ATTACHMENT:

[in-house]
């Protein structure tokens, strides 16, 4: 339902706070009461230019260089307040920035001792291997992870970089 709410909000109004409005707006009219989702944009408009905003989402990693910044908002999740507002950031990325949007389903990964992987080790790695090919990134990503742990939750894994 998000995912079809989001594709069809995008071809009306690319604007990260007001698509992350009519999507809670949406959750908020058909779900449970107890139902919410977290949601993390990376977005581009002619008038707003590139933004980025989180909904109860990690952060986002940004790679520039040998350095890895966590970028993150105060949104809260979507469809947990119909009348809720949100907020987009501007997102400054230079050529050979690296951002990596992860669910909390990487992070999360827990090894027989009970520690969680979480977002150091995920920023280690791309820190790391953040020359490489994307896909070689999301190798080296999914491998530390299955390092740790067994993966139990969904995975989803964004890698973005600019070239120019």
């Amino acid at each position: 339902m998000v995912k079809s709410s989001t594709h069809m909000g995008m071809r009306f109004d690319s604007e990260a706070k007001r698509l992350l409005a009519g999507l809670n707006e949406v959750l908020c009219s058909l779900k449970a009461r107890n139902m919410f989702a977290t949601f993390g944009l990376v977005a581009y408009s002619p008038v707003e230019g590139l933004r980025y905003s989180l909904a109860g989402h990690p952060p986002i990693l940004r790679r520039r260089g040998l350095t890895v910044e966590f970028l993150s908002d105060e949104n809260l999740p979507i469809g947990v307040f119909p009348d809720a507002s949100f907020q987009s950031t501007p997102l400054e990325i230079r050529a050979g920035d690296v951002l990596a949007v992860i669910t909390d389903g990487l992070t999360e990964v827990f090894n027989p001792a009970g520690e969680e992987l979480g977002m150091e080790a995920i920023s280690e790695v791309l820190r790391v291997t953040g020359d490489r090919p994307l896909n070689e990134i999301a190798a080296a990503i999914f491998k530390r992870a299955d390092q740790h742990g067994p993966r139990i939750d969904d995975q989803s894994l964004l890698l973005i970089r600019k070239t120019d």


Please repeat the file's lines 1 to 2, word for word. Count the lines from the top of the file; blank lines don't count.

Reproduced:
[in-house]
């Protein structure tokens, strides 16, 4: 339902706070009461230019260089307040920035001792291997992870970089 709410909000109004409005707006009219989702944009408009905003989402990693910044908002999740507002950031990325949007389903990964992987080790790695090919990134990503742990939750894994 998000995912079809989001594709069809995008071809009306690319604007990260007001698509992350009519999507809670949406959750908020058909779900449970107890139902919410977290949601993390990376977005581009002619008038707003590139933004980025989180909904109860990690952060986002940004790679520039040998350095890895966590970028993150105060949104809260979507469809947990119909009348809720949100907020987009501007997102400054230079050529050979690296951002990596992860669910909390990487992070999360827990090894027989009970520690969680979480977002150091995920920023280690791309820190790391953040020359490489994307896909070689999301190798080296999914491998530390299955390092740790067994993966139990969904995975989803964004890698973005600019070239120019």